For the NPN BJT 60, shown in FIG. 1, The P- base region, designated generally by reference numeral 142 in FIG. 6, can also be formed by ion implantation in epitaxial layer 24 above N+ region 30. An N- base region for the PNP BJT can be formed, for example, by the implantation of phosphorous ions at a dosage of 2×1013 and an approximate energy level of 50 keV. Boron ions at a dosage of 6×1013 and an energy level of 30 keV can be implanted to form the P- base region of the NPN BJT. As shown in FIG. 7, implantation of the base region 142 is followed by the formation of a low temperature silicon dioxide (LTO) layer 50 over the surface of silicon substrate 12. The LTO layer 50 is etched to the surface of the epitaxial layer 24 to define contact windows 162, 164, 166, 168 for the NPN BJT 60, contact windows 172 and 176) for NMOS field-effect transistor 70, and contact windows 182 and 186 for PMOS field-effect transistor 80.
After formation of the contact windows, a step of ion implantation is carried out to simultaneously form N+ source contact 172 and N+ drain contact 176 for NMOS field-effect transistor 70, as well as an N+ emitter 164 for the NPN BJT 60, and a P+ base contact for the PNP BJT (not shown). This step of ion implantation can be performed, for example, with an Arsenic dosage of 5×1015 at an energy level of 60 keV. Another step of ion implantation is performed to simultaneously provide a P+ source contact 182 and a P+ drain contact 186 for the PMOS field effect transistor 80, a P+ contact 166 for the NPN BJT 60, a P+ emitter contact for the PNP BJT (not shown). Formation of contacts 182, 186, 162, and 166 can be achieved, for example, by the implantation of BF2 ions with a dosage of 5×1015 and an energy level of 80 keV.
Formation of the contact pads is followed by the deposition of a first metal layer over the silicon substrate 12. The first metal layer may include three layers, with a bottom layer of TiW, an intermediate layer of A1, and a top layer of Ti. As shown in FIG. 1, the first metal layer is etched to define metal contacts 62, 64, 66, and 68, coupled to base contact 162, emitter contact 164, base contact 166, and collector contact 168, respectively, of BJT 60, metal contacts 72 and 76, coupled to source contact 172 and drain contact 176, respectively, of NMOS field-effect transistor 70, and metal contacts 82 and 86, coupled to source contact 182, drain contact 186, and etched gate contacts (not shown) respectively, of PMOS field-effect transistor 80. Over the first area of the silicon substrate 12, corresponding to the area over which the passive elements are formed, the first metal layer is etched to the bottom TiW layer to form a resistor 90, between drain contact 86 and a bottom plate 94 of a capacitor 100.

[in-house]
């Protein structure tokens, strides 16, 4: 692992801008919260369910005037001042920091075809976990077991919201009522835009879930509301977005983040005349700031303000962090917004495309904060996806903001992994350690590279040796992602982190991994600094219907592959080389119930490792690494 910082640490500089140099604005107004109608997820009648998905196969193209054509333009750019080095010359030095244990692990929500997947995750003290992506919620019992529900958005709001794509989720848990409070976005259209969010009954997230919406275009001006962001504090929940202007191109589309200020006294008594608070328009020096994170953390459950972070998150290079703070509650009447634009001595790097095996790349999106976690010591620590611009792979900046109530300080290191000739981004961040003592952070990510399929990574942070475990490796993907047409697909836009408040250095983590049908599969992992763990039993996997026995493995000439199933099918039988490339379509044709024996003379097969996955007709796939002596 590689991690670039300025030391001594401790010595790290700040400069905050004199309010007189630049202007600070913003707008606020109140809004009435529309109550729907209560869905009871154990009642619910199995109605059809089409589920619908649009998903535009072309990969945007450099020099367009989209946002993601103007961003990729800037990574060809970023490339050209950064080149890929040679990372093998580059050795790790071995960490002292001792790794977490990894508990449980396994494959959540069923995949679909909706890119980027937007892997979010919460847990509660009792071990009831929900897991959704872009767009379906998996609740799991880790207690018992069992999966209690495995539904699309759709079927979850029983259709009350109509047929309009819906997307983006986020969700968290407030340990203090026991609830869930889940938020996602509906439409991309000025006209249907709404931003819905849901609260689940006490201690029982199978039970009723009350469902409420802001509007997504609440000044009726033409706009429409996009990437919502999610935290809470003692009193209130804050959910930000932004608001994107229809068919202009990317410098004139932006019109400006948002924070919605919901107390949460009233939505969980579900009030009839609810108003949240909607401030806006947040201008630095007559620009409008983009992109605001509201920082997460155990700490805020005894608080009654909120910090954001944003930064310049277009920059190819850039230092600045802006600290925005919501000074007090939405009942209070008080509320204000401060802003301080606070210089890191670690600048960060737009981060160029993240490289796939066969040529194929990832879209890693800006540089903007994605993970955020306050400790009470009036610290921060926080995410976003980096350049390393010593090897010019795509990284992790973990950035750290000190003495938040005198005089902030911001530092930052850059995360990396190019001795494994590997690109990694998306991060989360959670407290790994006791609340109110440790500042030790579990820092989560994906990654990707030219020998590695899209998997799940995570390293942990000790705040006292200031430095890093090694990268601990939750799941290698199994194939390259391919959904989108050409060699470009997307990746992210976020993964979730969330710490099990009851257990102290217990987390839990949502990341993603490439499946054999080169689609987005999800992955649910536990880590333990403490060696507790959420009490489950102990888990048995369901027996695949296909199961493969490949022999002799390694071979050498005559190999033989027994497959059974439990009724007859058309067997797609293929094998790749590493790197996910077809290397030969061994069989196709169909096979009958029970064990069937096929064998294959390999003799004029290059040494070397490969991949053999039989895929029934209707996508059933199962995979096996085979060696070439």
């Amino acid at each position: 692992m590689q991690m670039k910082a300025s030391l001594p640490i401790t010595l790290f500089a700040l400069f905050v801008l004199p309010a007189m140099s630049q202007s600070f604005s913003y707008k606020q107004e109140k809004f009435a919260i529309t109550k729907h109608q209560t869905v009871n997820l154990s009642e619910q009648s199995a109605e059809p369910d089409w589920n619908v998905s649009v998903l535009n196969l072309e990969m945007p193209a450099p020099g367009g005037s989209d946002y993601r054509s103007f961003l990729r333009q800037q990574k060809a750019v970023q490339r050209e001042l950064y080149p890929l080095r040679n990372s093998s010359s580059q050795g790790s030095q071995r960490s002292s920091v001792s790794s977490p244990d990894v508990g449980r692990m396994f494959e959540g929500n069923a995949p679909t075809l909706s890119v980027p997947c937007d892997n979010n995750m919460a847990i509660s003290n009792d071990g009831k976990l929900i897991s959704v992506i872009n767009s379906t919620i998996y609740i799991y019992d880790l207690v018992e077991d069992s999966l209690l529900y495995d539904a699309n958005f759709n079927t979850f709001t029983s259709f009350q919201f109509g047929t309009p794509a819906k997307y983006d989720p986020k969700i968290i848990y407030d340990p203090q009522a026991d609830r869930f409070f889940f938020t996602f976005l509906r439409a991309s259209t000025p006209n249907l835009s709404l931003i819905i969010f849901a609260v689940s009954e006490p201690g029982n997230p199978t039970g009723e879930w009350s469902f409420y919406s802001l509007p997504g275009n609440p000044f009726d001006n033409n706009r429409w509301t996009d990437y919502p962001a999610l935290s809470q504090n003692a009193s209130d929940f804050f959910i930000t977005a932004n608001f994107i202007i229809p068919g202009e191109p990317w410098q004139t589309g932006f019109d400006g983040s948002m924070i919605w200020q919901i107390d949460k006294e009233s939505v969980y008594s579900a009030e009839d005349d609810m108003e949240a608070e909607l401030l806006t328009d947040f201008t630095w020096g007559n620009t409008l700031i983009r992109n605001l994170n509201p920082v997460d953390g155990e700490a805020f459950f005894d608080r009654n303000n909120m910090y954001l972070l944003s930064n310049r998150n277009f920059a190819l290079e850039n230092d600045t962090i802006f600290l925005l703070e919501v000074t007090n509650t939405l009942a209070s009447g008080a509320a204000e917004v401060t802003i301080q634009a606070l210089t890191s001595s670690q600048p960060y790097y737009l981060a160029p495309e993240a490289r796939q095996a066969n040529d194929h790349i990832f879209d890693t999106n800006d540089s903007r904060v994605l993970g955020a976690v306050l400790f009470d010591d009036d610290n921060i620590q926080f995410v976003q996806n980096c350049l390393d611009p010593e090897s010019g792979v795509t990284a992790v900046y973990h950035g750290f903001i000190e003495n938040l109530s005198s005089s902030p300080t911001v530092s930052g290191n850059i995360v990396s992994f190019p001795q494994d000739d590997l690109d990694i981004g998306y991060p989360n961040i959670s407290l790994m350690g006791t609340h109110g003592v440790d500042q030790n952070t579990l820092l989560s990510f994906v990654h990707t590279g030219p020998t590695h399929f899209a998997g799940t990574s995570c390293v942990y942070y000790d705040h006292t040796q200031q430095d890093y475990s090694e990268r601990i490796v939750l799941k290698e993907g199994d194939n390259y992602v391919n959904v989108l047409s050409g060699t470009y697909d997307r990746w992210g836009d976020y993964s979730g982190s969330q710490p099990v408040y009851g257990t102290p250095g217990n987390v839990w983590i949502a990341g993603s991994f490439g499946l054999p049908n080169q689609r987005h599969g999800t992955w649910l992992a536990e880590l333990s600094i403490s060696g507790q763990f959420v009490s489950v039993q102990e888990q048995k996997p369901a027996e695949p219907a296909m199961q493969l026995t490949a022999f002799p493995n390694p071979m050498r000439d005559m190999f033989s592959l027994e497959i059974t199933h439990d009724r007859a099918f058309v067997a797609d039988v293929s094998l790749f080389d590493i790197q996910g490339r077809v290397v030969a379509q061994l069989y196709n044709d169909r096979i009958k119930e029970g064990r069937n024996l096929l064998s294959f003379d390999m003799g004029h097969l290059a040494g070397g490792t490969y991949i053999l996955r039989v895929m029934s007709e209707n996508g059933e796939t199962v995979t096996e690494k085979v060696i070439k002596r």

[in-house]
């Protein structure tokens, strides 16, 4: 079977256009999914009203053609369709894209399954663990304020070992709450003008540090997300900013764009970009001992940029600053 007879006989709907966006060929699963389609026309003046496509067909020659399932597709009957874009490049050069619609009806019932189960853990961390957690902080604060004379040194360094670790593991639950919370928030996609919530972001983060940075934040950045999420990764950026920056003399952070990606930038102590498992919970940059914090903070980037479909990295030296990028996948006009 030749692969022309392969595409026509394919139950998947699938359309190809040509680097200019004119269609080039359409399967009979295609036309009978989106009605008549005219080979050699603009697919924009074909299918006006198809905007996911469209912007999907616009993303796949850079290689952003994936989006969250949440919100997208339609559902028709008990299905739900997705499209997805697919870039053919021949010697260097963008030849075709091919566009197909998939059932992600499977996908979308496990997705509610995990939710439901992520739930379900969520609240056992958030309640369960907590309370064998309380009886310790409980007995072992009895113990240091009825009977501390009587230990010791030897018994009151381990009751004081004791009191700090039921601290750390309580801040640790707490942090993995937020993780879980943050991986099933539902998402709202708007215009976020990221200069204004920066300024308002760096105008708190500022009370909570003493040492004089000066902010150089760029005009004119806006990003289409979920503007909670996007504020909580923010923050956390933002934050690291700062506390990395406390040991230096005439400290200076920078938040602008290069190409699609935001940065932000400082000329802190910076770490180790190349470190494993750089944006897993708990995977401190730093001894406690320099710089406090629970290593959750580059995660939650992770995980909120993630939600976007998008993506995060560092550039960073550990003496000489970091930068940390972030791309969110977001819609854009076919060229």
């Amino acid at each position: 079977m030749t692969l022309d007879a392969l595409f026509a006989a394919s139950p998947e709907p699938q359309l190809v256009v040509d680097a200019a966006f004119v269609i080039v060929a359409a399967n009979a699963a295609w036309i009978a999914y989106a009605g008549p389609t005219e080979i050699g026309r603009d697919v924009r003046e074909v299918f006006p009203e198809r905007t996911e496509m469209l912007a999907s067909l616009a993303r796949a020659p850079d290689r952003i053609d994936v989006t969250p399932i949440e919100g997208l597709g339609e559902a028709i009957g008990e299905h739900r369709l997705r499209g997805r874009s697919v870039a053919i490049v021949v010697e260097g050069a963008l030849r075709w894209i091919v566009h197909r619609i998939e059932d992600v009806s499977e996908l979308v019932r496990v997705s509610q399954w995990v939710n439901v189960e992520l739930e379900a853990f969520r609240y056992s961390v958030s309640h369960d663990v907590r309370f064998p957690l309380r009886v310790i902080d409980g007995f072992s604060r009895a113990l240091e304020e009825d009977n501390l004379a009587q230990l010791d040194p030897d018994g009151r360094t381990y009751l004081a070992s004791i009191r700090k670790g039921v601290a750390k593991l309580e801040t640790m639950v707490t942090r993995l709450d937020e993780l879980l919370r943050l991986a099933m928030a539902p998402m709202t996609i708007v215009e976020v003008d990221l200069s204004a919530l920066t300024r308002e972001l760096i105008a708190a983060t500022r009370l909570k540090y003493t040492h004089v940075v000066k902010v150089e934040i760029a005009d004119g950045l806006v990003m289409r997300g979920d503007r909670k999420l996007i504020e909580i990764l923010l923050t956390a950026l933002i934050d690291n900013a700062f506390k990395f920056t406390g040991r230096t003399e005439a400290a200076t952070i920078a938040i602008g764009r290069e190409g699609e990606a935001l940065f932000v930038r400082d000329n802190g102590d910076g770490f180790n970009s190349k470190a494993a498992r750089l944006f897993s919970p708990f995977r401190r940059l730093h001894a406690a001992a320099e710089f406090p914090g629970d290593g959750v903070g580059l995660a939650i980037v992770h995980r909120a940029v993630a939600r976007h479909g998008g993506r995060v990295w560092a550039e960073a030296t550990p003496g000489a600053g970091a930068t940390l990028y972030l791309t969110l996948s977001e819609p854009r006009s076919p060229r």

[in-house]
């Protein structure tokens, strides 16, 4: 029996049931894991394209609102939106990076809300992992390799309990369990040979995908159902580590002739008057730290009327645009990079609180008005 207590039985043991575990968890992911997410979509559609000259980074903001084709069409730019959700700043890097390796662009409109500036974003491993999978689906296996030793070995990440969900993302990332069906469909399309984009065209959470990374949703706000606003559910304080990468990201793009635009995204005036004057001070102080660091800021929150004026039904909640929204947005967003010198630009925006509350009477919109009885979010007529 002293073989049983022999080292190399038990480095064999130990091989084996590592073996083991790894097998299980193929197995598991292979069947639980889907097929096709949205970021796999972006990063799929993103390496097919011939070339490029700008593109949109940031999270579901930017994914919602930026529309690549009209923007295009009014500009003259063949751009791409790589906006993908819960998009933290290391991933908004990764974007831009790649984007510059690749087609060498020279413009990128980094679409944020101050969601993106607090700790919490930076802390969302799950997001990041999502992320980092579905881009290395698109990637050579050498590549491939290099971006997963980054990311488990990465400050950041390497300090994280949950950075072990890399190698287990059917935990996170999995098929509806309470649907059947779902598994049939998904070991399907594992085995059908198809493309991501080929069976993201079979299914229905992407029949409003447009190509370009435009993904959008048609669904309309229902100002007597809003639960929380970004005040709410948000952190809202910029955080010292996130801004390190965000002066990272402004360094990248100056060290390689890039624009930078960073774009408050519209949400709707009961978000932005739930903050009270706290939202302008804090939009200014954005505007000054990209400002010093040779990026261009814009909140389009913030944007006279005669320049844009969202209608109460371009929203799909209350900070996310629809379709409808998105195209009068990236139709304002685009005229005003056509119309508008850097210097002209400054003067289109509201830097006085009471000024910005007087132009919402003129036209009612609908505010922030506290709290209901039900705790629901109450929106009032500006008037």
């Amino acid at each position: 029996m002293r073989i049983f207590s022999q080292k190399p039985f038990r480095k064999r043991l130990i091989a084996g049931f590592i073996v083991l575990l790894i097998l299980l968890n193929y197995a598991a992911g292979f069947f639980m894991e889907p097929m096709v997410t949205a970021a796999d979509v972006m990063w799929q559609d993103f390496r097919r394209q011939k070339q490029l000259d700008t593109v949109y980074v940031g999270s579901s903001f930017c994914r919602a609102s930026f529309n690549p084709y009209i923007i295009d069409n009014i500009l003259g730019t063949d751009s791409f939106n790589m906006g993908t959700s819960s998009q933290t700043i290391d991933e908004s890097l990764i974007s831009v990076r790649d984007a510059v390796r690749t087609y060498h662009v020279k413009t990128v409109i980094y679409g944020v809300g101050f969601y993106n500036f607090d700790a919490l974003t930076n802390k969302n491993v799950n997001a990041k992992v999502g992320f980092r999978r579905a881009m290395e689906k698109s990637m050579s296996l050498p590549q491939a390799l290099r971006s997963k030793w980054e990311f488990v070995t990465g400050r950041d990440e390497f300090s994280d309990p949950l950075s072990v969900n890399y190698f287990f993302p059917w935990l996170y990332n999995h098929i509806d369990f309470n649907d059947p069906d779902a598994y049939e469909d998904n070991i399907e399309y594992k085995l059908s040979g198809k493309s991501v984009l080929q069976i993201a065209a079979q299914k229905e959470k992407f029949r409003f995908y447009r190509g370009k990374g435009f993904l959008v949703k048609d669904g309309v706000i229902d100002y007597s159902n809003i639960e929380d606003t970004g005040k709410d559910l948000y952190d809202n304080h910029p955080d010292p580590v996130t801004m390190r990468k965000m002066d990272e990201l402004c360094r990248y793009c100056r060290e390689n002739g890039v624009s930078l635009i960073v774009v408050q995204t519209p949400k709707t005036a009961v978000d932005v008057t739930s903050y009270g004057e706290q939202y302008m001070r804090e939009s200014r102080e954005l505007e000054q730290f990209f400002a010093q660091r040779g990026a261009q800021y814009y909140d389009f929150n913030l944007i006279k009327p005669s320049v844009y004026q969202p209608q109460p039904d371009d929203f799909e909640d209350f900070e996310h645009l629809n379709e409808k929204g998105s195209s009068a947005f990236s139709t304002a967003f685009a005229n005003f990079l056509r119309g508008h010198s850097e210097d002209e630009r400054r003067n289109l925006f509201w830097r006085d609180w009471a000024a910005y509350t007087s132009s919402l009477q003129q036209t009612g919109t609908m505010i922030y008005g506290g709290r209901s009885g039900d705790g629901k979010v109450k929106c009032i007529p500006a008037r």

Capacitor 100 is formed by depositing a dielectric layer 98 of bias sputtered quartz (BSQ) silicon dioxide, for example, over the substrate 12 and etching layer 98 back to the bottom plate 94 of the capacitor. After the dielectric layer 98 is etched, the entire resultant surface of substrate 12 is covered by a layer 92 of silicon dioxide or silicon nitride for example. A second metal layer is then formed using a liftoff mask technique to form a top plate 95 of capacitor 100. Thus, the capacitor 100 constitutes a Metal-Insulator-Metal (MIM) capacitor provided by bottom plate 94, dielectric layer 92, and top plate 95. At the same time, the liftoff mask is also used to form microstrip inductor element 110 over the first area of the silicon substrate 12.